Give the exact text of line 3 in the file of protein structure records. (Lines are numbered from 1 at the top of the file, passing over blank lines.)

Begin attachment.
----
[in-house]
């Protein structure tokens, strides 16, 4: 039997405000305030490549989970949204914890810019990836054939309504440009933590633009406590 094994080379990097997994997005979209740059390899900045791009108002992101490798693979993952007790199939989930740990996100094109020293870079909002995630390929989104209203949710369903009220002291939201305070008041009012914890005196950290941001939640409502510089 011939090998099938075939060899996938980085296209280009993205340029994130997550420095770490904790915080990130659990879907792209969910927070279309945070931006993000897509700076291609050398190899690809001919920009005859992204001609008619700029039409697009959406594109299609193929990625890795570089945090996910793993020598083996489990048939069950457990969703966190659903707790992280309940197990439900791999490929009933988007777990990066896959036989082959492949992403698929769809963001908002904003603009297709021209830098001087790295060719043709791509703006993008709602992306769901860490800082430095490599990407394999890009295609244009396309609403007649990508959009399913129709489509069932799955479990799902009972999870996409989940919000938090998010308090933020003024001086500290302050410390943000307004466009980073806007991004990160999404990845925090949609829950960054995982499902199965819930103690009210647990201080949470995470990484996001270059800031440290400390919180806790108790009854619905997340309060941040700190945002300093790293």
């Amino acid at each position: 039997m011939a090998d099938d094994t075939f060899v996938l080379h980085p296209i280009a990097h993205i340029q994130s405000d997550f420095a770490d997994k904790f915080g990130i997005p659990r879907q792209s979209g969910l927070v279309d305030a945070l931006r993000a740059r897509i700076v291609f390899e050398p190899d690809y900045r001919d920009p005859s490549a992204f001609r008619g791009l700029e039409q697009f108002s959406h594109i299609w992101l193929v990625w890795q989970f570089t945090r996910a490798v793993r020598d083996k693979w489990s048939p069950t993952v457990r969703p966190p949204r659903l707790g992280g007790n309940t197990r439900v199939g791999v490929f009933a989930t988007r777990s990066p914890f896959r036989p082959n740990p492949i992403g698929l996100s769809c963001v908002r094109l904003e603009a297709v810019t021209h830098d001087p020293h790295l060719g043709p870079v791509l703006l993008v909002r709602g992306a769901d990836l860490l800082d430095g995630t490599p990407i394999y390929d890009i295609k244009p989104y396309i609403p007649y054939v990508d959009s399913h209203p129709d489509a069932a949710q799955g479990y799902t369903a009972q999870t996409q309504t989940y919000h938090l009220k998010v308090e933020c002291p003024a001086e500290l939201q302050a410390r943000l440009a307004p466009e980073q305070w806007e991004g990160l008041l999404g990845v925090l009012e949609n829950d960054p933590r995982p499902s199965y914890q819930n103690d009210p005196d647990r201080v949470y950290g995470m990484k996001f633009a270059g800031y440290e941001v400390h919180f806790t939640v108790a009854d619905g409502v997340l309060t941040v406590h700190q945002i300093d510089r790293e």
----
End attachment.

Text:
């Amino acid at each position: 039997m011939a090998d099938d094994t075939f060899v996938l080379h980085p296209i280009a990097h993205i340029q994130s405000d997550f420095a770490d997994k904790f915080g990130i997005p659990r879907q792209s979209g969910l927070v279309d305030a945070l931006r993000a740059r897509i700076v291609f390899e050398p190899d690809y900045r001919d920009p005859s490549a992204f001609r008619g791009l700029e039409q697009f108002s959406h594109i299609w992101l193929v990625w890795q989970f570089t945090r996910a490798v793993r020598d083996k693979w489990s048939p069950t993952v457990r969703p966190p949204r659903l707790g992280g007790n309940t197990r439900v199939g791999v490929f009933a989930t988007r777990s990066p914890f896959r036989p082959n740990p492949i992403g698929l996100s769809c963001v908002r094109l904003e603009a297709v810019t021209h830098d001087p020293h790295l060719g043709p870079v791509l703006l993008v909002r709602g992306a769901d990836l860490l800082d430095g995630t490599p990407i394999y390929d890009i295609k244009p989104y396309i609403p007649y054939v990508d959009s399913h209203p129709d489509a069932a949710q799955g479990y799902t369903a009972q999870t996409q309504t989940y919000h938090l009220k998010v308090e933020c002291p003024a001086e500290l939201q302050a410390r943000l440009a307004p466009e980073q305070w806007e991004g990160l008041l999404g990845v925090l009012e949609n829950d960054p933590r995982p499902s199965y914890q819930n103690d009210p005196d647990r201080v949470y950290g995470m990484k996001f633009a270059g800031y440290e941001v400390h919180f806790t939640v108790a009854d619905g409502v997340l309060t941040v406590h700190q945002i300093d510089r790293e």